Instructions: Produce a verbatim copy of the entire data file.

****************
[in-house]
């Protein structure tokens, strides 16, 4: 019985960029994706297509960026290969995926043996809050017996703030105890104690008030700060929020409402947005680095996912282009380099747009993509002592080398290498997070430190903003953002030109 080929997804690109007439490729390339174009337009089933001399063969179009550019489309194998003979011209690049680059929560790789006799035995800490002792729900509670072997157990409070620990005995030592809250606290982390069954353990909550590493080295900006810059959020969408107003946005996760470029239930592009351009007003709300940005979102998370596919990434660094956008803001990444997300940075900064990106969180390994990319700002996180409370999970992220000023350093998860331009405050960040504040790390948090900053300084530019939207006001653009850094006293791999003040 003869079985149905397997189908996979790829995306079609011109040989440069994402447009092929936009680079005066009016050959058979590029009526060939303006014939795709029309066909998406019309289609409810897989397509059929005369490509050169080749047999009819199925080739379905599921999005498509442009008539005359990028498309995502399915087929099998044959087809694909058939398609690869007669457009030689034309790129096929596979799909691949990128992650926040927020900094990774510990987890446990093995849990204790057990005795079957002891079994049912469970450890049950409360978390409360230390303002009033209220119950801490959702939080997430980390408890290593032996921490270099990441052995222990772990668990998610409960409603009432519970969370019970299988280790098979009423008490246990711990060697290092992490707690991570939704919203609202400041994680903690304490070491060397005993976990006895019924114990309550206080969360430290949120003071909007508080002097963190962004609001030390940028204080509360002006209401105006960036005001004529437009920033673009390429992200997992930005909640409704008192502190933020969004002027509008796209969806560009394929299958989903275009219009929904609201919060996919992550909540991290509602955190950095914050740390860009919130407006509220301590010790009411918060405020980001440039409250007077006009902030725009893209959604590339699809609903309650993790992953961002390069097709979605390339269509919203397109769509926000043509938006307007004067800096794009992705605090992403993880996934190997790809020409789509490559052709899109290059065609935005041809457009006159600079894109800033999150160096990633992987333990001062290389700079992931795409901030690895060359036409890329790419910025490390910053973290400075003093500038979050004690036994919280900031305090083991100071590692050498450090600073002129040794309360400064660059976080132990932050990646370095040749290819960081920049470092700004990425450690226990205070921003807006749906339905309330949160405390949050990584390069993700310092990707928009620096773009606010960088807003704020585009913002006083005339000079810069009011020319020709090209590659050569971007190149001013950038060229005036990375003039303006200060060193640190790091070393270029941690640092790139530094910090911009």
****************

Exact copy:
[in-house]
């Protein structure tokens, strides 16, 4: 019985960029994706297509960026290969995926043996809050017996703030105890104690008030700060929020409402947005680095996912282009380099747009993509002592080398290498997070430190903003953002030109 080929997804690109007439490729390339174009337009089933001399063969179009550019489309194998003979011209690049680059929560790789006799035995800490002792729900509670072997157990409070620990005995030592809250606290982390069954353990909550590493080295900006810059959020969408107003946005996760470029239930592009351009007003709300940005979102998370596919990434660094956008803001990444997300940075900064990106969180390994990319700002996180409370999970992220000023350093998860331009405050960040504040790390948090900053300084530019939207006001653009850094006293791999003040 003869079985149905397997189908996979790829995306079609011109040989440069994402447009092929936009680079005066009016050959058979590029009526060939303006014939795709029309066909998406019309289609409810897989397509059929005369490509050169080749047999009819199925080739379905599921999005498509442009008539005359990028498309995502399915087929099998044959087809694909058939398609690869007669457009030689034309790129096929596979799909691949990128992650926040927020900094990774510990987890446990093995849990204790057990005795079957002891079994049912469970450890049950409360978390409360230390303002009033209220119950801490959702939080997430980390408890290593032996921490270099990441052995222990772990668990998610409960409603009432519970969370019970299988280790098979009423008490246990711990060697290092992490707690991570939704919203609202400041994680903690304490070491060397005993976990006895019924114990309550206080969360430290949120003071909007508080002097963190962004609001030390940028204080509360002006209401105006960036005001004529437009920033673009390429992200997992930005909640409704008192502190933020969004002027509008796209969806560009394929299958989903275009219009929904609201919060996919992550909540991290509602955190950095914050740390860009919130407006509220301590010790009411918060405020980001440039409250007077006009902030725009893209959604590339699809609903309650993790992953961002390069097709979605390339269509919203397109769509926000043509938006307007004067800096794009992705605090992403993880996934190997790809020409789509490559052709899109290059065609935005041809457009006159600079894109800033999150160096990633992987333990001062290389700079992931795409901030690895060359036409890329790419910025490390910053973290400075003093500038979050004690036994919280900031305090083991100071590692050498450090600073002129040794309360400064660059976080132990932050990646370095040749290819960081920049470092700004990425450690226990205070921003807006749906339905309330949160405390949050990584390069993700310092990707928009620096773009606010960088807003704020585009913002006083005339000079810069009011020319020709090209590659050569971007190149001013950038060229005036990375003039303006200060060193640190790091070393270029941690640092790139530094910090911009």